Liz holds a PhD from the University of Manchester in which she explored design management and innovation through a marketing lens, a degree in Management & Marketing of Textiles from UMIST and a PGCert from Manchester Metropolitan University.
Liz has held a number of academic appointments, most recently as Associate Dean for Teaching & Learning at the University of Manchester prior to taking on the role of Head of Manchester Fashion Institute, one of the largest fashion schools in the UK, in 2019.
Martyn is a Behaviour Change Specialist in WRAP’s Materials System Transformation team. Martyn provides techncial leadership to WRAP’s Textiles 2030 and the UK Plastics Pact voluntary agreements. Designing behaviour change interventions, influencing policy, identifying moments of transformation and harnessing citizen insights across WRAP’s portfolio of projects and campaigns. Martyn has recently led the creation of WRAP’s Citizen Guiding Statements, working with Textiles 2030 signatories to develop clear and consistent messaging for the industry to use when engaging citizens on textiles.
Professor John Barrett OBE
University of Leeds
John is Chair in Energy and Climate Policy at the Sustainability Research Institute, University of Leeds with research interests in energy demand and environmental scenario modelling, sustainable consumption and production, and industrial energy and resource efficiency strategies. John is also co-director of the UKRI Centre for Research into Energy Demand Solutions (CREDS).
Associate Professor Lisa Macintyre
Associate Professor of Textiles and School Director of PGR studies
Lisa Macintyre is a textile technologist, Associate Professor of Textiles and School Director of PGR studies. She completed her prize-winning PhD, on optimising pressure garments for hypertrophic burn scars, as a part-time PhD student in 2004. Her subsequent work with students, NHS therapists and international pressure garment companies has improved the fit, quality, aftercare regimes and longevity of compression products globally. Lisa is passionately committed to teaching students at all levels about the use, properties, production and relative sustainability of textile materials. She is currently supervising PhD students working on fibre-to-fibre recycling, test methods for fibre fragmentation, interventions to help sustainably motivated consumers reduce the intention-behaviour gap in fashion consumption and flax processing.
Professor Susan Postlethwaite
Manchester Fashion Institute (MMU)
Susan is Professor of Fashion Technologies and Director of the Robotics Living Lab and Leader of the Fashion Technologies Research Group at Manchester Fashion Institute.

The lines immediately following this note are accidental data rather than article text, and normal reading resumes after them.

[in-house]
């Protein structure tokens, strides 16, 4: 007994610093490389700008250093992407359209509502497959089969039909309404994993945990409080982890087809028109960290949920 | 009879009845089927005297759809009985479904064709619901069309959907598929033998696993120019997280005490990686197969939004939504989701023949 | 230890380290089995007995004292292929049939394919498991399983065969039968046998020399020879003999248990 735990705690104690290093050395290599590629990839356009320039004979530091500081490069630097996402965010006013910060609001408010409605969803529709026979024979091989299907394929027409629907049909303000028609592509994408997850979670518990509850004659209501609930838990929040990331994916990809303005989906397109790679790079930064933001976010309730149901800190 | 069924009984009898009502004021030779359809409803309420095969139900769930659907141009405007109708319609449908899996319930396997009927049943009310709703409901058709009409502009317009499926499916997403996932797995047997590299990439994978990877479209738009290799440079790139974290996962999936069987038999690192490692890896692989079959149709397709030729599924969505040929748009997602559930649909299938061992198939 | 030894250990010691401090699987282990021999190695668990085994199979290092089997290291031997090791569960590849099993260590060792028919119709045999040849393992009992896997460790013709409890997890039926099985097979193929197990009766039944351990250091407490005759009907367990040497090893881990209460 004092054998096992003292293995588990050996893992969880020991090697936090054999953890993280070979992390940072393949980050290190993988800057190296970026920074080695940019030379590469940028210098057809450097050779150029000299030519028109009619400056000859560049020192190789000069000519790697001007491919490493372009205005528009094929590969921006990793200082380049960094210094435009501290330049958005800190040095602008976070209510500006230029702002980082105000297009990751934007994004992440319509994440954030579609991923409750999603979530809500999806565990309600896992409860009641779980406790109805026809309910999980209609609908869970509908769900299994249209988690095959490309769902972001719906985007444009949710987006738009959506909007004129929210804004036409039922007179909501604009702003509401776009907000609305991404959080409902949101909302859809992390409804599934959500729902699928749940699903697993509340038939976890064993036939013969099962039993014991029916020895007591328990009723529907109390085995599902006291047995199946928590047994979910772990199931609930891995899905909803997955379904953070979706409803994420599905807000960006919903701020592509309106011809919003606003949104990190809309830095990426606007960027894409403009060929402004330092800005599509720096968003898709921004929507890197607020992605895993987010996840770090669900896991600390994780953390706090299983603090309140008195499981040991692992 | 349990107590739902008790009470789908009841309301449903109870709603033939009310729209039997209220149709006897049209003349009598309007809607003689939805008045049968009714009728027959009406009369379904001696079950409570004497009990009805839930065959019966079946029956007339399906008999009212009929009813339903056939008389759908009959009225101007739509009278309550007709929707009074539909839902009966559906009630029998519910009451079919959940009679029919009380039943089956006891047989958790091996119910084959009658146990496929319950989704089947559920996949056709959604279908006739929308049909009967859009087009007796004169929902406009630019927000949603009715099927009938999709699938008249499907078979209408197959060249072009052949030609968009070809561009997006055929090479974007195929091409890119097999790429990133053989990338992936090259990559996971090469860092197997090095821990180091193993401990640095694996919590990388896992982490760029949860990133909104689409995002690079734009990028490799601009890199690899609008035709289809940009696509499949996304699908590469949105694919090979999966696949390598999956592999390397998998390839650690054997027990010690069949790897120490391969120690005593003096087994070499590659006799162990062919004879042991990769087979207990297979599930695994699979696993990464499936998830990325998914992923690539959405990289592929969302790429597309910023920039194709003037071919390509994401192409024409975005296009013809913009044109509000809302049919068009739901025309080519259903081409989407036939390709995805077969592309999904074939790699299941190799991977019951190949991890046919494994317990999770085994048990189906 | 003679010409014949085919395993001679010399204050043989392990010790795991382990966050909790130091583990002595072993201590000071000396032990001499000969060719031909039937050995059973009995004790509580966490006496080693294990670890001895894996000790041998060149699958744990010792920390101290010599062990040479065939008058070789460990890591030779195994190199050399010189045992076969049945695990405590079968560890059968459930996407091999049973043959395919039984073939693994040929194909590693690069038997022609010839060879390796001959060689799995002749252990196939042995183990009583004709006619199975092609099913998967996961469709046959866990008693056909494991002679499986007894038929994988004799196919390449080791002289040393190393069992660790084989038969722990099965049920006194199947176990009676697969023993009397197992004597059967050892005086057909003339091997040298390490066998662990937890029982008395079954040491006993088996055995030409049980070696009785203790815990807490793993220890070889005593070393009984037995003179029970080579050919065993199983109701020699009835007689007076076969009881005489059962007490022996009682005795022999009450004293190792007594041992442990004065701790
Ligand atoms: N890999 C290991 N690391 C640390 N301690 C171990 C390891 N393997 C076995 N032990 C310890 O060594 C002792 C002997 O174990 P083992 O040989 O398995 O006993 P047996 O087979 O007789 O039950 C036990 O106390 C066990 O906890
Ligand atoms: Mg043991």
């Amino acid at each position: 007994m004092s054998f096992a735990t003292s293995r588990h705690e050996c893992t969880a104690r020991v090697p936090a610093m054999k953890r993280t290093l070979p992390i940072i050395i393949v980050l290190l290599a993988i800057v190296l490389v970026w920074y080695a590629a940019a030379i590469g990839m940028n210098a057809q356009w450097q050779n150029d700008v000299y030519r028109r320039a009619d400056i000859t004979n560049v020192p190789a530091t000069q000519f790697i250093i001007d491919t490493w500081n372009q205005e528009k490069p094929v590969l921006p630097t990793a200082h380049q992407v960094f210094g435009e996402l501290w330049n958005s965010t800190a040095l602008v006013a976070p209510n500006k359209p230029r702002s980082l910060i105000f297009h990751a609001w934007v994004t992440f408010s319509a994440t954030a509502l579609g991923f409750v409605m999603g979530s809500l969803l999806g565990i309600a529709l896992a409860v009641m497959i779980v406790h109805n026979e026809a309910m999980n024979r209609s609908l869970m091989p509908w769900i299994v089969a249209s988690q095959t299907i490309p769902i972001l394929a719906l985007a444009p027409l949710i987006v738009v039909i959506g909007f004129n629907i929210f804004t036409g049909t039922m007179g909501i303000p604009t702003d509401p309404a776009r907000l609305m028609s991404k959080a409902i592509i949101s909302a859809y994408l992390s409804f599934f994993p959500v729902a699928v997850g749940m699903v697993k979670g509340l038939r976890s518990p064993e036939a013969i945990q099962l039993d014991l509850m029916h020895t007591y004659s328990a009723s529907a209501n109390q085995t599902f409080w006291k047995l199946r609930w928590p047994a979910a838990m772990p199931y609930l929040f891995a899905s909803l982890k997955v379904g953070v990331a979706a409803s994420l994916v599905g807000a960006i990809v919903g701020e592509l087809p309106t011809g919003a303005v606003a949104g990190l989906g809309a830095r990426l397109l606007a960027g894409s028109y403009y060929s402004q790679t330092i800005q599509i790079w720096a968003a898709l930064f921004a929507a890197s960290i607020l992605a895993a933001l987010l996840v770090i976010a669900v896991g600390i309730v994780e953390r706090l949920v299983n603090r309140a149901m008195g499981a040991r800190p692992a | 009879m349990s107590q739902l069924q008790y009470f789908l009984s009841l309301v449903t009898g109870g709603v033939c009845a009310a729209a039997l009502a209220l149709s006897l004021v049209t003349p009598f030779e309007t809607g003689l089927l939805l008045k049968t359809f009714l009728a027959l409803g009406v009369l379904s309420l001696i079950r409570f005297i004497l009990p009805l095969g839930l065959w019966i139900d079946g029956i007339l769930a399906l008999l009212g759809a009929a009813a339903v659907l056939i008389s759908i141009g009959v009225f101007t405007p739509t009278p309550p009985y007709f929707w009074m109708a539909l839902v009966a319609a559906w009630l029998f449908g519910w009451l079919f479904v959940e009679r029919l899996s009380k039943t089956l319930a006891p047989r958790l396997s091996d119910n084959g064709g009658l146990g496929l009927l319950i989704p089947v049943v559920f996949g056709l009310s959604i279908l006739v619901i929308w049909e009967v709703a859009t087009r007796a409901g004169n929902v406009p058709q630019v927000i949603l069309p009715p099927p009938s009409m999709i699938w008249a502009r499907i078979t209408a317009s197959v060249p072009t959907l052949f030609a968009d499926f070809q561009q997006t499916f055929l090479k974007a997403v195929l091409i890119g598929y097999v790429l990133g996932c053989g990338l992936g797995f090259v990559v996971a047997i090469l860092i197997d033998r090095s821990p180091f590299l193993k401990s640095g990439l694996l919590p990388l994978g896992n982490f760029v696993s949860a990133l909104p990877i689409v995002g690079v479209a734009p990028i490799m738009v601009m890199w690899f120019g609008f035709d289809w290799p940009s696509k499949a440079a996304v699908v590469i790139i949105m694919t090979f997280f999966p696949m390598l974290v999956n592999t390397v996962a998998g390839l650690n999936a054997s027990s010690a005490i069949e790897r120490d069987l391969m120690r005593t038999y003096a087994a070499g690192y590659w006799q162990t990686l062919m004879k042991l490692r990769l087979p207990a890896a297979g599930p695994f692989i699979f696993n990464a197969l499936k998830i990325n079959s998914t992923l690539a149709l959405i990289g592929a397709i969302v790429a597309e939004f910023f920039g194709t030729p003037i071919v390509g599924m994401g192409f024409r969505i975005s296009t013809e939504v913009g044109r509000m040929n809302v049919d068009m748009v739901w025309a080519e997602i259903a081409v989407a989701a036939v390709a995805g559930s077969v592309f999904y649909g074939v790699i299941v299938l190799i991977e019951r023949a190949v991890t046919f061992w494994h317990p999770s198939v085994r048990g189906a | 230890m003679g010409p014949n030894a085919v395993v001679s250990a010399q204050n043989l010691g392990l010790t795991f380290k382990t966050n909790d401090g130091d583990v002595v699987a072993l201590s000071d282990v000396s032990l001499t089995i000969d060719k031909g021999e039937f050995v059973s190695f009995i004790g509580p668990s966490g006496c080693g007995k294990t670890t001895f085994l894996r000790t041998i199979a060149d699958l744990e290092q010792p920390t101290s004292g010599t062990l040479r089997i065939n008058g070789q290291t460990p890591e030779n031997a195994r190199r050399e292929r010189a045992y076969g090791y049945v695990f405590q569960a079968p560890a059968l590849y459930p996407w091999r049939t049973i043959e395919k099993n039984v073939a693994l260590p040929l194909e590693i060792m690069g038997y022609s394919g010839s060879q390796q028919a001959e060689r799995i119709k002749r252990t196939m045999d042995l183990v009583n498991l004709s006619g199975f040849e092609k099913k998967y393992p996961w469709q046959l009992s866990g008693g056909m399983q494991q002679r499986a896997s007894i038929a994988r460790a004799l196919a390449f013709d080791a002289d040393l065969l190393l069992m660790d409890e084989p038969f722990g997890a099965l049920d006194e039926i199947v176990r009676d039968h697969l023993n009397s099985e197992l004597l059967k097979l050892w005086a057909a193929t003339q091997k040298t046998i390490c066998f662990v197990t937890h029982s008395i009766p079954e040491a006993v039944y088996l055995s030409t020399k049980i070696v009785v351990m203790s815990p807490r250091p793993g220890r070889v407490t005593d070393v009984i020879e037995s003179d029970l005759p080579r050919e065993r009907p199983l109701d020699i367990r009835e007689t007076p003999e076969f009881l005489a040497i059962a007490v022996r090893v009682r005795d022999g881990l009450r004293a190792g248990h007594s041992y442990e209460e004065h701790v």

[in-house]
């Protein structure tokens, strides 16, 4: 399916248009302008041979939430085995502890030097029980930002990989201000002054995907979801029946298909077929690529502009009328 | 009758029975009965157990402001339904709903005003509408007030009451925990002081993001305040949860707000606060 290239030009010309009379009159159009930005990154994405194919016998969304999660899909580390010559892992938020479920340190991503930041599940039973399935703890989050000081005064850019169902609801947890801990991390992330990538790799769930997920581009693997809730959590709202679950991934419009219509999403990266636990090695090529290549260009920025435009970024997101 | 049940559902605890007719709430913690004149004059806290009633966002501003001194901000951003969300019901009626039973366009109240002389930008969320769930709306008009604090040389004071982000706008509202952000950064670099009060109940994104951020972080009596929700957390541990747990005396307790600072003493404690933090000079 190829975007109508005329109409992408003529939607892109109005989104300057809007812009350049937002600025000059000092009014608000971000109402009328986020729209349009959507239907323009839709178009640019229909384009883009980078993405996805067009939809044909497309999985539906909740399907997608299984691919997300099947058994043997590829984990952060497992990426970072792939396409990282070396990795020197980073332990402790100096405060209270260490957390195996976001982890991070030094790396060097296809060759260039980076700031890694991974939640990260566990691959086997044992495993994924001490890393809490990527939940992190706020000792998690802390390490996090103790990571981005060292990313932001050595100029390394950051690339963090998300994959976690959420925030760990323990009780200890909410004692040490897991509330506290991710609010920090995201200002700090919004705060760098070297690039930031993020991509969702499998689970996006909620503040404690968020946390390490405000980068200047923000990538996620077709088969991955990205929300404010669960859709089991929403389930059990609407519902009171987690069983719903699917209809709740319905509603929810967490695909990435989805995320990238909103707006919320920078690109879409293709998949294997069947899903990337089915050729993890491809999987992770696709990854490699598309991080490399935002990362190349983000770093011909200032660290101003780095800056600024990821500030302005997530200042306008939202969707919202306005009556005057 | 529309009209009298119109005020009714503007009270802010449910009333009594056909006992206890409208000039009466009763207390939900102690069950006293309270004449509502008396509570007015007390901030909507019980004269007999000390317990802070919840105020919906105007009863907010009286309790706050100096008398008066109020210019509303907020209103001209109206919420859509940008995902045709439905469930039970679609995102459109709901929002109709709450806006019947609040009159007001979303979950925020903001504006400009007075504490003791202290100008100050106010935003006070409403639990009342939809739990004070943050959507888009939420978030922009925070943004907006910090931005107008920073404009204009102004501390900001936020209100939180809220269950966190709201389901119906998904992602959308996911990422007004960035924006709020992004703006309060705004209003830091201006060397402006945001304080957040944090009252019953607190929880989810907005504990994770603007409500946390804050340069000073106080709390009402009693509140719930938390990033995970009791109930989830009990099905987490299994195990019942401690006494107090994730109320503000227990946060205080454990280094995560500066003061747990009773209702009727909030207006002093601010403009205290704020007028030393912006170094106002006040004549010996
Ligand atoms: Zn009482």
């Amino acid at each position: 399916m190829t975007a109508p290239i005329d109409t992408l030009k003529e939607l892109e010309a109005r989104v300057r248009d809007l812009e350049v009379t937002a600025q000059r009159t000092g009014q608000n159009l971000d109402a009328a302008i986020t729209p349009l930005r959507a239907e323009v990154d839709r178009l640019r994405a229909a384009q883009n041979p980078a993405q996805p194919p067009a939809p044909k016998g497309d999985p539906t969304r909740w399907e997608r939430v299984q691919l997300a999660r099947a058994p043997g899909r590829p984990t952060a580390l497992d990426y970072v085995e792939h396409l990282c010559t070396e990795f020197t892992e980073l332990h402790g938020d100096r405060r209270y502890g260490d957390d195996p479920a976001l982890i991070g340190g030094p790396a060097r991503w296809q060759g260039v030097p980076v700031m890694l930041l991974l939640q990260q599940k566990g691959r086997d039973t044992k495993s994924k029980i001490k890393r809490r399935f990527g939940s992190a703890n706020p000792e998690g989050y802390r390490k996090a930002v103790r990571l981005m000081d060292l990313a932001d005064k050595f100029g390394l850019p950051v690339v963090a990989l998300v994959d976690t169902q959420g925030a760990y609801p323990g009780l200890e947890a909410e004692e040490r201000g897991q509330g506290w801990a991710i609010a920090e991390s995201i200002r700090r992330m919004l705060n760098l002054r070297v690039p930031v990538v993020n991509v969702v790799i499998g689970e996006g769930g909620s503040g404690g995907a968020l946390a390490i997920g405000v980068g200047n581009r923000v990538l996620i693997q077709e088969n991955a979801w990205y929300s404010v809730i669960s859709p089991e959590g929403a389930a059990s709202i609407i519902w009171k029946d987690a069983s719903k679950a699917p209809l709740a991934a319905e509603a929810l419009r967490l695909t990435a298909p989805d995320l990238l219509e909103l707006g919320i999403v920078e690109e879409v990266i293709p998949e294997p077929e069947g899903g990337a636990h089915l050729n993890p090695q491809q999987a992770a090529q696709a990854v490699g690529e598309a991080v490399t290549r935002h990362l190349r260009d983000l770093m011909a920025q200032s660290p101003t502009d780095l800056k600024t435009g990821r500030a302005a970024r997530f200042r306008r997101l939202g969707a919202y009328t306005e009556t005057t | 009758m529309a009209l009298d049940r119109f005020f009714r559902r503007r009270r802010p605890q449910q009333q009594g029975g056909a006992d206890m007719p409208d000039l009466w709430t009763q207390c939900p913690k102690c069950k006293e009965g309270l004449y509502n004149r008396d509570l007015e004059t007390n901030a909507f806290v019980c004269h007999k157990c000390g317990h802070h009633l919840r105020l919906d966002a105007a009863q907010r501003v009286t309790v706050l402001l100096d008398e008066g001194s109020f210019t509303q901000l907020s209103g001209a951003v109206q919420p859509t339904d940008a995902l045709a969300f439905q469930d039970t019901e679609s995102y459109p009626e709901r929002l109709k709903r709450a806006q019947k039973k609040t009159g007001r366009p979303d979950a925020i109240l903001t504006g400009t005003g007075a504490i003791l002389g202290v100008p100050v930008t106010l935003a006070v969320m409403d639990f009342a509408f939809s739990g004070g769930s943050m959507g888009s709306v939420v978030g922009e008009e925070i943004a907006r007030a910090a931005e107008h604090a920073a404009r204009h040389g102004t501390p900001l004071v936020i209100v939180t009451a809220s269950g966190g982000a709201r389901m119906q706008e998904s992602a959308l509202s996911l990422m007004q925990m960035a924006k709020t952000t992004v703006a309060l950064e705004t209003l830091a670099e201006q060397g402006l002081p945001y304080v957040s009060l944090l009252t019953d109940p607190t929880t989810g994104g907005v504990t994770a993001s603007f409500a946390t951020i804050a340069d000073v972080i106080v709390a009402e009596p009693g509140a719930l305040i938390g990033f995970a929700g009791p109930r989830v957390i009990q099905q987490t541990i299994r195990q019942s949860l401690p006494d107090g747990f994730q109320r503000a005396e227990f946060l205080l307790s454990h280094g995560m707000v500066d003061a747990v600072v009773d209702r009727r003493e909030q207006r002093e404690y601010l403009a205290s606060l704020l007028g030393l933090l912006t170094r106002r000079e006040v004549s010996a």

Dr Jane Scott
Dr Jane Scott is a Newcastle University Academic Track Fellow (NUAcT) in Living Textiles. Her research is located at the intersection of programmable materials, knitted fabric design, textile technology and biology. As a textile specialist her research challenges the established understanding of smart materials for architecture; applying principles derived from biology to the development of environmentally responsive textile systems composed of natural and sustainable materials.
Dr. Mark Sumner
University of Leeds
A lecturer in sustainability, retail and fashion, having previously spent over 15 years working in retail for a major international company. Mark’s research is based on a blend of academic input and industrial experience; I have worked in retail as a textile technologist and more recently as a Sustainability Specialist for one of the UKs largest retailers. This experience is complimented by my active involvement in several industry, governmental and national forums as well as specialist support for various organisations via tailored consultancy. Mark’s research interests are broad, covering a diverse range of subjects such as textile technology, innovation, sustainability, and consumer behaviour.
Associate Director, LITAC
University of Leeds
Sue is LITAC’s Associate Director responsible for managing the operational activities of the Leeds Institute of Textiles and Colour, which is linked to the Back to Baselines in Circular Fashion & Textiles project. Bringing a wealth of project / programme management experience to the team Sue has worked variously within Local Government, Regional Agencies, the Higher Education Sector and SMEs, this background giving her a broad understanding of the needs and drivers of B2B partners.
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To establish comprehensive, scientifically validated and well evidenced environmental and design baselines, standards and principles for the fashion and Textile industry.
General enquiries to the B2B Network Coordinator at: NPlusFT@leeds.ac.uk
School of Design
University of Leeds